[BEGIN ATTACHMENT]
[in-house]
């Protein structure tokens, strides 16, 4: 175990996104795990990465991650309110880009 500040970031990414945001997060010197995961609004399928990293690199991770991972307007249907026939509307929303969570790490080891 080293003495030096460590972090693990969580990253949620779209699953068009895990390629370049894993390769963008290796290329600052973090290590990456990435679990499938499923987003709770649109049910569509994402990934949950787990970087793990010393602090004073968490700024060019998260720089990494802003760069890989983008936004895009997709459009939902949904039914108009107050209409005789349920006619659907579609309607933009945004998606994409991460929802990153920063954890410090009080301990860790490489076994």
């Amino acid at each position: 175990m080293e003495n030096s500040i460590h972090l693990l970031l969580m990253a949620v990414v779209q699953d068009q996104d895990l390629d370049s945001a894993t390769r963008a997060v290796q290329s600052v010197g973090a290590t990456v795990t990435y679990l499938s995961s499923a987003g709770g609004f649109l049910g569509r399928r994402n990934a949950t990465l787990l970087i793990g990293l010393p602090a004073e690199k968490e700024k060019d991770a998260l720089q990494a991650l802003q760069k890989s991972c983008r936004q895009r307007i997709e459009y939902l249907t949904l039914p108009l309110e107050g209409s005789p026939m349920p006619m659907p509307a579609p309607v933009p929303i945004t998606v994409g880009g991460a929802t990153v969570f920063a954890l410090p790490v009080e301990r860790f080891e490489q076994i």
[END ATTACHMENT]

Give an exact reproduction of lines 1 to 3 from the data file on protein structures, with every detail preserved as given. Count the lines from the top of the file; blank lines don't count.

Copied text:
[in-house]
């Protein structure tokens, strides 16, 4: 175990996104795990990465991650309110880009 500040970031990414945001997060010197995961609004399928990293690199991770991972307007249907026939509307929303969570790490080891 080293003495030096460590972090693990969580990253949620779209699953068009895990390629370049894993390769963008290796290329600052973090290590990456990435679990499938499923987003709770649109049910569509994402990934949950787990970087793990010393602090004073968490700024060019998260720089990494802003760069890989983008936004895009997709459009939902949904039914108009107050209409005789349920006619659907579609309607933009945004998606994409991460929802990153920063954890410090009080301990860790490489076994």
């Amino acid at each position: 175990m080293e003495n030096s500040i460590h972090l693990l970031l969580m990253a949620v990414v779209q699953d068009q996104d895990l390629d370049s945001a894993t390769r963008a997060v290796q290329s600052v010197g973090a290590t990456v795990t990435y679990l499938s995961s499923a987003g709770g609004f649109l049910g569509r399928r994402n990934a949950t990465l787990l970087i793990g990293l010393p602090a004073e690199k968490e700024k060019d991770a998260l720089q990494a991650l802003q760069k890989s991972c983008r936004q895009r307007i997709e459009y939902l249907t949904l039914p108009l309110e107050g209409s005789p026939m349920p006619m659907p509307a579609p309607v933009p929303i945004t998606v994409g880009g991460a929802t990153v969570f920063a954890l410090p790490v009080e301990r860790f080891e490489q076994i």